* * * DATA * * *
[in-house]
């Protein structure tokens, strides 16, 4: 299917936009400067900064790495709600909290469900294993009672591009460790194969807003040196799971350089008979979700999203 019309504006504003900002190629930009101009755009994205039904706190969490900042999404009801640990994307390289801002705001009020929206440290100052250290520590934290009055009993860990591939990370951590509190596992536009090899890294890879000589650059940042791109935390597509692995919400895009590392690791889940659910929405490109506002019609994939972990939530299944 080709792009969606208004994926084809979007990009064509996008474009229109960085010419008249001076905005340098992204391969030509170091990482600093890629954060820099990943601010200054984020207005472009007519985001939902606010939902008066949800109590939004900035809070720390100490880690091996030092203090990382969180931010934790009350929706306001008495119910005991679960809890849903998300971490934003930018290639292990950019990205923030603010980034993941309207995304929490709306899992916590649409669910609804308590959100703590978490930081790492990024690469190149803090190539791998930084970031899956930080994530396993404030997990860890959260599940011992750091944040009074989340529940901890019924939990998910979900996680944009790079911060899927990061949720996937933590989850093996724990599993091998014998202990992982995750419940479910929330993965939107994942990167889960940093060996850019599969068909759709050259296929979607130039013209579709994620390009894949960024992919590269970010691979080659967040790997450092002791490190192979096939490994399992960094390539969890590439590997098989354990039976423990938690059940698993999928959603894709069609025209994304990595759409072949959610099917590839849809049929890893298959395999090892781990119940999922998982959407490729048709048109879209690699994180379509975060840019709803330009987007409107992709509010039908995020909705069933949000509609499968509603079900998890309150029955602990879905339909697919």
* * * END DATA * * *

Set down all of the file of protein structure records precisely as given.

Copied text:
[in-house]
């Protein structure tokens, strides 16, 4: 299917936009400067900064790495709600909290469900294993009672591009460790194969807003040196799971350089008979979700999203 019309504006504003900002190629930009101009755009994205039904706190969490900042999404009801640990994307390289801002705001009020929206440290100052250290520590934290009055009993860990591939990370951590509190596992536009090899890294890879000589650059940042791109935390597509692995919400895009590392690791889940659910929405490109506002019609994939972990939530299944 080709792009969606208004994926084809979007990009064509996008474009229109960085010419008249001076905005340098992204391969030509170091990482600093890629954060820099990943601010200054984020207005472009007519985001939902606010939902008066949800109590939004900035809070720390100490880690091996030092203090990382969180931010934790009350929706306001008495119910005991679960809890849903998300971490934003930018290639292990950019990205923030603010980034993941309207995304929490709306899992916590649409669910609804308590959100703590978490930081790492990024690469190149803090190539791998930084970031899956930080994530396993404030997990860890959260599940011992750091944040009074989340529940901890019924939990998910979900996680944009790079911060899927990061949720996937933590989850093996724990599993091998014998202990992982995750419940479910929330993965939107994942990167889960940093060996850019599969068909759709050259296929979607130039013209579709994620390009894949960024992919590269970010691979080659967040790997450092002791490190192979096939490994399992960094390539969890590439590997098989354990039976423990938690059940698993999928959603894709069609025209994304990595759409072949959610099917590839849809049929890893298959395999090892781990119940999922998982959407490729048709048109879209690699994180379509975060840019709803330009987007409107992709509010039908995020909705069933949000509609499968509603079900998890309150029955602990879905339909697919």